The editor-in-chief of a pro-CPP weekly newspaper was beaten bloody on the Koh Kong bridge Monday evening by toll booth guards who refused to accept riel, according to the alleged victim.
Un Kinin, 38, said Tuesday that he was driving east over the bridge when he stopped at the toll gate to pay the crossing tariff—44 baht or 4,400 riel.
He paid the 4,400 riel, but the guards at the gate wanted Thai currency or 400 riel more, in order to pay the money changer who would give them baht, Un Kinin said.
But the gate opened anyway and Un Kinin proceeded.
According to Un Kinin, he then saw five guards chasing him on two motorbikes. They caught up to him and smashed his back windshield. He stopped.
“They pulled me out of the car and hit me without saying any words and then handcuffed me,” Un Kinin said.
A one-legged guard used his crutch to vandalize Un Kinin’s car, while Un Kinin’s mouth and ears bled, Un Kinin said.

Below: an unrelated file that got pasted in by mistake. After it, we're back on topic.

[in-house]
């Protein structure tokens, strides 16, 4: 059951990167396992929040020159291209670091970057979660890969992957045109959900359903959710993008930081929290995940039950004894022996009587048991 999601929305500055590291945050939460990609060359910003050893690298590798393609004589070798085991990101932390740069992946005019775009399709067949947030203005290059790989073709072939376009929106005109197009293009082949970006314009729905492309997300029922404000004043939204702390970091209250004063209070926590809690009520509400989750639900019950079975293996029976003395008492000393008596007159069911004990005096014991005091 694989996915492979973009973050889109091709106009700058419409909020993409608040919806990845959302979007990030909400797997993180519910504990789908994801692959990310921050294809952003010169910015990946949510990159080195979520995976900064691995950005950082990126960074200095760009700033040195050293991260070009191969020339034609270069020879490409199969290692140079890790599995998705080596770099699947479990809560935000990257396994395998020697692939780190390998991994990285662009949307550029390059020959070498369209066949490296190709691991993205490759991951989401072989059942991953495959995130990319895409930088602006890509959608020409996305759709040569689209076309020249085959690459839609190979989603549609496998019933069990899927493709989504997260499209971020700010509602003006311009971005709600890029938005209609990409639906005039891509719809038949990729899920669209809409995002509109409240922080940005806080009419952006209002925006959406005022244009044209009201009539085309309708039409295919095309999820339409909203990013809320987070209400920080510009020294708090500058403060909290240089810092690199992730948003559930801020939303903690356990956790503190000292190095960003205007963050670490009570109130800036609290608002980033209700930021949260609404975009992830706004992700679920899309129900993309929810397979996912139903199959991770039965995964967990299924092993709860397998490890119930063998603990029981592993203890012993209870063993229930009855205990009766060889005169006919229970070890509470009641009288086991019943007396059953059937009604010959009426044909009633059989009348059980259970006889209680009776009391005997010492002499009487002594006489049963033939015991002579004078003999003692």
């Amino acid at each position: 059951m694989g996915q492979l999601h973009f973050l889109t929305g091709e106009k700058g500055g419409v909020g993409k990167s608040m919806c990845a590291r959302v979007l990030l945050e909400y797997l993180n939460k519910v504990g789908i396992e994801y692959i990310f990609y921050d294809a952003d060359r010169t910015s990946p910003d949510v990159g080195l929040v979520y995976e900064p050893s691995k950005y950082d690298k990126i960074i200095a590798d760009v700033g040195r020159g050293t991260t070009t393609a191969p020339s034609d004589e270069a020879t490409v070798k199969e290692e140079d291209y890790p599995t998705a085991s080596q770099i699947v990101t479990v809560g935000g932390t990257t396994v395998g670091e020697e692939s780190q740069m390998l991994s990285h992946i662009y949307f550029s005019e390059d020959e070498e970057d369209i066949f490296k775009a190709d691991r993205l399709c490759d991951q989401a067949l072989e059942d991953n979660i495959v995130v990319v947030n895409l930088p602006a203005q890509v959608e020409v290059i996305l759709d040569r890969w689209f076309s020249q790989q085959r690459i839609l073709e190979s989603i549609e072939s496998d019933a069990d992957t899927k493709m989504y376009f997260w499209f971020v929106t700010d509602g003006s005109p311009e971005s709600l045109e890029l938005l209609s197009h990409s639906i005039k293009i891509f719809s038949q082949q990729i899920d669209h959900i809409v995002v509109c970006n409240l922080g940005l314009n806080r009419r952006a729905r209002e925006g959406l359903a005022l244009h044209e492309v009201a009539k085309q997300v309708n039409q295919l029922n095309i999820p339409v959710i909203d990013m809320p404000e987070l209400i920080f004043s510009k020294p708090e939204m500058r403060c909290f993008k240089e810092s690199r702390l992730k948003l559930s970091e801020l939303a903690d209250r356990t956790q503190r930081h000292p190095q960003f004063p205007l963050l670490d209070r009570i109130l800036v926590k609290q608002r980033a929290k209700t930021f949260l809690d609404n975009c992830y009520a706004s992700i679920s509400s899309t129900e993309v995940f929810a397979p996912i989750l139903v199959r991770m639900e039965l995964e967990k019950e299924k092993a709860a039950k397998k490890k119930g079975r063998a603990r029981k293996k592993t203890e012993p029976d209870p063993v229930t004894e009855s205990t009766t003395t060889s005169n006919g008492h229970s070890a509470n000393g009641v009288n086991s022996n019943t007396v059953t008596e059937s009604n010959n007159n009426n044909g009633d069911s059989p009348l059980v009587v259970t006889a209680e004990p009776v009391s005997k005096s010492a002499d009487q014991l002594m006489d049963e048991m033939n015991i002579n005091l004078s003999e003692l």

He said the guards also stole his watch, necklace, bracelet, camera, tape recorder, two mobile phones, 5,000 baht (about $125) in large denominations and $500 of Panha Vorn Khmer (Khmer Intellectual’s) newspaper’s advertising money.
The guards were employees of the Duty Free Shop Co, a business owned by Koh Kong’s multi-millionaire developer Okhna Ly Yong Phat.
Their deputy director, Heng Yiseng, told a different version of the dispute.
“Un Kinin got drunk and didn’t pay the bridge’s crossing fee,” he said.
Heng Yiseng also alleged that Un Kinin taunted the guards with his press credentials.
Then the journalist turned his vehicle on the guards and “aimed to crash and kill my workers,” Heng Yiseng said.
Keo Sim, investigating judge for Koh Kong provincial court, said Wednesday that he had heard Un Kinin’s court complaint that morning.
“If the victim did something wrong, the company has a right to fine him, not to violate (his) human rights,” the judge said.
Keo Sim said he and police were beginning an investigation into the incident.